The Battle of Halidon Hill: Scotland’s Fateful Defeat

In the early 14th century, Scotland and England were locked in a bitter struggle for control of the British Isles. The Battle of Halidon Hill, fought on July 19, 1333, was a decisive moment in this conflict.

In this article, we’ll explore the events leading up to the battle, the key players involved, and the aftermath of this fateful encounter.



The roots of the Battle of Halidon Hill can be traced back to the Scottish Wars of Independence, which had been raging since the late 13th century. The conflict had already seen a number of significant battles, including the Battle of Stirling Bridge in 1297 and the Battle of Bannockburn in 1314.

Battle of Bannockburn
The Battle of Bannockburn

By the early 1330s, the Scottish king, David II, was just a boy of seven, and the country was ruled by a regency government. Meanwhile, Edward III had ascended to the throne of England, determined to bring Scotland firmly under his control.

“Halidon Hill was a turning point in the Scottish Wars of Independence, marking the end of any realistic hope of Scottish victory.” – Michael Brown, Professor of Scottish History at the University of St. Andrews.

The Battle

On July 19, 1333, the English army, led by Edward III’s commander Sir Archibald Douglas, met the Scottish army, commanded by Sir John Stewart, on the slopes of Halidon Hill near Berwick-upon-Tweed. The Scottish army consisted of a mix of knights, foot soldiers, and archers, while the English had a much larger force and were heavily reliant on their archers.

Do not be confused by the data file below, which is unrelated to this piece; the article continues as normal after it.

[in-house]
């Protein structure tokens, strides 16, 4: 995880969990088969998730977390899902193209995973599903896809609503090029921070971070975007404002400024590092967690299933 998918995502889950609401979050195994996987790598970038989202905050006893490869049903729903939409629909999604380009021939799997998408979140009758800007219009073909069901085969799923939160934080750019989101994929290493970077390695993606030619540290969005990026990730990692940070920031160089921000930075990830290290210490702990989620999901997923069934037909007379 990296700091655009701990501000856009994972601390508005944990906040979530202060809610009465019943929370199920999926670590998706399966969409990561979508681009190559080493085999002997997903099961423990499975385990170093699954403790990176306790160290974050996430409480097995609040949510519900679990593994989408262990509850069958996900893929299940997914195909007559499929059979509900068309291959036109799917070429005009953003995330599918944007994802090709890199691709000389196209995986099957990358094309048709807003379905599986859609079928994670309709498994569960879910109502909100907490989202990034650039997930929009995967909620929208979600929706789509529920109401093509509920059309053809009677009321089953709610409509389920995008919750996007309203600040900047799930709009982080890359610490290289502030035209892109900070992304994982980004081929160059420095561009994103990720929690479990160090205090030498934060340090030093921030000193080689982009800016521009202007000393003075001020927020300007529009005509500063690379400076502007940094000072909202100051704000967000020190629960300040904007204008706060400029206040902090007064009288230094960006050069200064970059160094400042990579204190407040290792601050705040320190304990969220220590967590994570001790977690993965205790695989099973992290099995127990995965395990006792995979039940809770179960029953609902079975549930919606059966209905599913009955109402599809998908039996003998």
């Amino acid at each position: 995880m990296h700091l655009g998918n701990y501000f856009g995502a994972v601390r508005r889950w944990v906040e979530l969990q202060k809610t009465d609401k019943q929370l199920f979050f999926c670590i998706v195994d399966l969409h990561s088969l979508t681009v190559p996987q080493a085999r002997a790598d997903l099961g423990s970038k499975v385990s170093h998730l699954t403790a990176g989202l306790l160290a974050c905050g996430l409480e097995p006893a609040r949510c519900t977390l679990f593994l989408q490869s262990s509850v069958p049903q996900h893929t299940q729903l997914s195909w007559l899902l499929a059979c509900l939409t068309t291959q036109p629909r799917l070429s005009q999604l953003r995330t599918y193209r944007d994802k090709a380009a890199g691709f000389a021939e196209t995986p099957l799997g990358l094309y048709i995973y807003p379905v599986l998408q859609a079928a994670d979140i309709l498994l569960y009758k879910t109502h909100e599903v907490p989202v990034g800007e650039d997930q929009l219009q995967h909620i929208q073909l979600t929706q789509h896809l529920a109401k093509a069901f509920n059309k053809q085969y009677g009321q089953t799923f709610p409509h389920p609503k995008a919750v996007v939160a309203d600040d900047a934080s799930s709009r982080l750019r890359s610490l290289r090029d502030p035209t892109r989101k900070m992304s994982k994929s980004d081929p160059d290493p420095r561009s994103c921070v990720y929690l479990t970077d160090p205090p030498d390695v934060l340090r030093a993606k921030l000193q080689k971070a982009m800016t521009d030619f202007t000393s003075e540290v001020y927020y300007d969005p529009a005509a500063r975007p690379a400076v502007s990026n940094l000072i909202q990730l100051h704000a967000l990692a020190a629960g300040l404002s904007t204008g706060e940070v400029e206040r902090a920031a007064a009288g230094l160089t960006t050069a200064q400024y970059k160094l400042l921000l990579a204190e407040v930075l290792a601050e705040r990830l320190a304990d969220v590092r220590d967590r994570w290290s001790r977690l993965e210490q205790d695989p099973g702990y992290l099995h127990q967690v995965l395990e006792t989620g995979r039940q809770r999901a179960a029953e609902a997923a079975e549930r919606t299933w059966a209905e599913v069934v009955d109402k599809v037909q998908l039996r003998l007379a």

Medieval King Edward III Portrait

“The Battle of Halidon Hill was a crushing defeat for the Scottish army, and is often seen as a foreshadowing of the even more devastating defeat at Flodden Field in 1513.” – Norman Davies, historian and author of “The Isles: A History.”

The English archers launched a devastating barrage of arrows at the Scottish army, causing chaos and confusion. The Scottish knights charged forward, but were met with a hail of arrows and cut down before they could reach the English lines. The Scottish foot soldiers, lacking proper weapons and training, were unable to stand up to the English onslaught.

535px Edouard III devant Berwick

The battle lasted just a few hours, but the Scottish army was decimated. Estimates vary, but it’s believed that as many as 10,000 Scots were killed, including Sir John Stewart. The English losses were relatively light, with only a few hundred soldiers killed or wounded.

“Halidon Hill was a clear demonstration of the importance of archers in medieval warfare. The English archers were able to break the Scottish charge and create chaos in the Scottish ranks.” – Kelly DeVries, Professor of Medieval Military History at Loyola University Maryland.


The Battle of Halidon Hill was a catastrophic defeat for the Scottish army and dealt a severe blow to Scotland’s independence movement. Edward III was able to consolidate his control over the region and put an end to any hopes of Scottish resistance.

The battle also had a lasting impact on Scottish society. The large number of casualties included many of the country’s leading nobles and knights, leaving a power vacuum that would take years to fill. The defeat at Halidon Hill set the stage for a period of English domination over Scotland that would last for centuries.

Here are three highly recommended books about the Battle of Halidon Hill:

1. “The Battle of Halidon Hill, 1333” by Peter Armstrong
2. “Halidon Hill 1333: The Scottish Invasion of England” by John Sadler
3. “The Scottish Invasion of Edwardian England” by R.W. Vernau